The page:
SWAPDD received $150,000 from EDA in 2009 to develop a comprehensive database of information on the employers and infrastructure in the region.  For businesses, staff collected data on location, number of employees, and contact information when owners wished to provide it.  For infrastructure, they gathered information on the locations of critical facilities and transportation infrastructure, as well as the service areas and customer base numbers of all public water and wastewater systems.  All data was collected in a format that could be mapped using ArcGIS.

Photo of a damaged hospital building
The 2008 tornadoes impacted critical community infrastructure and facilities across the state, like this hospital in the city of Mountain View, in north central Arkansas. Credit: Vaughan Wingfield, UALR Institute for Economic Advancement.

In many cases, the data SWAPDD needed was not readily available, and staff had to go door-to-door to collect it, which was a costly effort.  Leveraging the EDA grant, SWAPDD partnered with the City of Stamps to obtain $81,000 in State General Improvement Funds through the Arkansas Economic Development Commission.  These funds were used to hire a temporary employee for a one-year period, purchase GPS mapping equipment, license GIS (geographic information system) software programs to SWAPDD, and buy a truck for use on the mapping project.  At the end of the year, the employee had gained work experience and had developed a network of contacts with utility system operators who use GIS services.  As a result, he was able to get a job as a full-time GIS drafter at an engineering firm.  The truck was signed over to the City of Stamps, which needed a new city vehicle, and SWAPDD was left in possession of high-quality GPS equipment and GIS software, which they are using to serve the needs of member communities.

“We are a small community, and a free, essentially new vehicle is a really big deal for us.  We’ll probably get 10 to 12 years of use from that truck,” says Ian Ouei, mayor of Stamps.[6]

SWAPDD also leveraged the EDA grant to obtain $150,000 from the Delta Regional Authority for additional employer and infrastructure mapping and economic resilience planning in four Delta counties within their region.[7]

“Responding Faster to Community Needs”

The benefits of the new database are already clear.  First, it will help southwest Arkansas recover from future disasters much faster and more effectively.  It establishes a baseline for the region’s economy which can be overlaid with geographic information about a disaster’s impacts—such as floods and tornado tracks—to immediately estimate the number of affected businesses and employees.  Additionally, it will help government agencies quickly identify damage to infrastructure systems and mobilize repair efforts.  “After an event, we will be able to determine immediately which businesses were affected and need assistance, how many employees are out of work, where our infrastructure needs repairing, and other information that will help us get our economy back up and running,” says Dycus.[8]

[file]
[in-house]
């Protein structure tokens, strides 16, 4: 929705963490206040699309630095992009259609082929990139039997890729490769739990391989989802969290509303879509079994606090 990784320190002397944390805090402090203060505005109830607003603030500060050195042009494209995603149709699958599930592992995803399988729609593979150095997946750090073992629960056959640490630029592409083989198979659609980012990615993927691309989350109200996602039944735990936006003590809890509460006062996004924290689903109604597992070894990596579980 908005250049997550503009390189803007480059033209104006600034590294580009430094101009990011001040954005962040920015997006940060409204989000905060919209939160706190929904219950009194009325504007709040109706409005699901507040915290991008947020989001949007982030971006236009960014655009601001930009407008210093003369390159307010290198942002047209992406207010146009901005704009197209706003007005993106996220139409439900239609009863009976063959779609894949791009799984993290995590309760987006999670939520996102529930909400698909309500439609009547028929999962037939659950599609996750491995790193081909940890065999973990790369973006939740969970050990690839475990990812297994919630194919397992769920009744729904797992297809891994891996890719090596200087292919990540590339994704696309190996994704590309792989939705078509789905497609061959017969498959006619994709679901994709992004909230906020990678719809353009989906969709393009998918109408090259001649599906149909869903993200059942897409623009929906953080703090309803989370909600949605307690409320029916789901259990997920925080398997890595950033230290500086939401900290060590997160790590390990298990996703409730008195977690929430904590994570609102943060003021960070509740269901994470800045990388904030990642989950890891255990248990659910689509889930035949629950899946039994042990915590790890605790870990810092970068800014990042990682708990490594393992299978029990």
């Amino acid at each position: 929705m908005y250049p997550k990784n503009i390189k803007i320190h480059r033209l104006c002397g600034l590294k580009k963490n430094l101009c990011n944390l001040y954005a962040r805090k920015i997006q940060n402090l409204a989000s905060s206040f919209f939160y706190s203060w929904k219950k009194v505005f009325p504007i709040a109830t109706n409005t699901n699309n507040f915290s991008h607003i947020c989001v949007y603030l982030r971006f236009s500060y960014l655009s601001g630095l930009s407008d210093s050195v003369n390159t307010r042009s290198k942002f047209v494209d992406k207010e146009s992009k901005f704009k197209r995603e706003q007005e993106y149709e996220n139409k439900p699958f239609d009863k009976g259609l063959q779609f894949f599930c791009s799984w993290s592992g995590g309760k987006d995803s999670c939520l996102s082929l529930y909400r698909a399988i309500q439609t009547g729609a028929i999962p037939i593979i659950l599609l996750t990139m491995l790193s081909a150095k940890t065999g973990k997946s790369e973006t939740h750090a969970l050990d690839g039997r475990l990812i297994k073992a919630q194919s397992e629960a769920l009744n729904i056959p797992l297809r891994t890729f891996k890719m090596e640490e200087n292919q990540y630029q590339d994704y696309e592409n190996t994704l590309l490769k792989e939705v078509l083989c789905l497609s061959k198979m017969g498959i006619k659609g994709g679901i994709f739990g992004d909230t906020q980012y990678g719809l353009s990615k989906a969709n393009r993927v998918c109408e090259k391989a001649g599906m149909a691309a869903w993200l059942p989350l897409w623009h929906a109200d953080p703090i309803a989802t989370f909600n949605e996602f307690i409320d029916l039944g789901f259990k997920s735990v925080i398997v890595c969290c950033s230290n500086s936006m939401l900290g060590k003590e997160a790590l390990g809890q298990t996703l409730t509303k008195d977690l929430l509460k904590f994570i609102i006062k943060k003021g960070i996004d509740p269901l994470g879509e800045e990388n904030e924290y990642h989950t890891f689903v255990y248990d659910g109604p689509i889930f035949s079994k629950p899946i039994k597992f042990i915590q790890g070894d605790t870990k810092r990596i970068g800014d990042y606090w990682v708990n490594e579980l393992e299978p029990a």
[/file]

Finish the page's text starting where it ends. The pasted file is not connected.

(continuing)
Screen shot of the database
The database includes information on business location, number of employees, and contact information. Credit: SWAPDD.


The database will also be used to pre-fill applications for post-disaster funding and technical assistance.  It allows SWAPDD staff to enter basic information about a community into an application form with a few keystrokes on the computer, instead of having to manually type it out.  They have already made use of this function.  “The database and the pre-filled applications have already saved us a phenomenal amount of time and allowed us to respond faster to community needs,” Dycus says.  “After the 2008 floods, we were able to submit 40-50 applications instead of the ten our staff would be able to write without the database.”[9]

The database’s usefulness isn’t limited to disaster recovery.  It provides SWAPDD and local governments with a comprehensive source of detailed and up-to-date information about the economy, physical infrastructure, and demographics that can be used for various planning activities.  For example, SWAPDD is using the data to develop Hazard Mitigation Plans for two member counties.  The database also helps SWAPDD respond to day-to-day requests from communities.  “Recently, a stakeholder called and asked for information about the fire department locations in our region, and we were able to create a map right away,” notes Dycus.[10]

Additionally, with the database’s rich information about community characteristics and needs, it can help SWAPDD identify potential federal and state funding opportunities for local partners, submit applications, request letters of support for projects, and fill out environmental review and other forms with the touch of a button.  “Southwest Arkansas Planning and Development District called us out of the blue and asked if we would like to apply for funds for a community center.  We didn’t have to call them—they knew the funding was available, they knew we needed a community center, and they called us,” says Marion Hoosier, mayor of the Town of McCaskill.  “We ended up getting a grant for $208,000 that we didn’t even know was out there.”[11]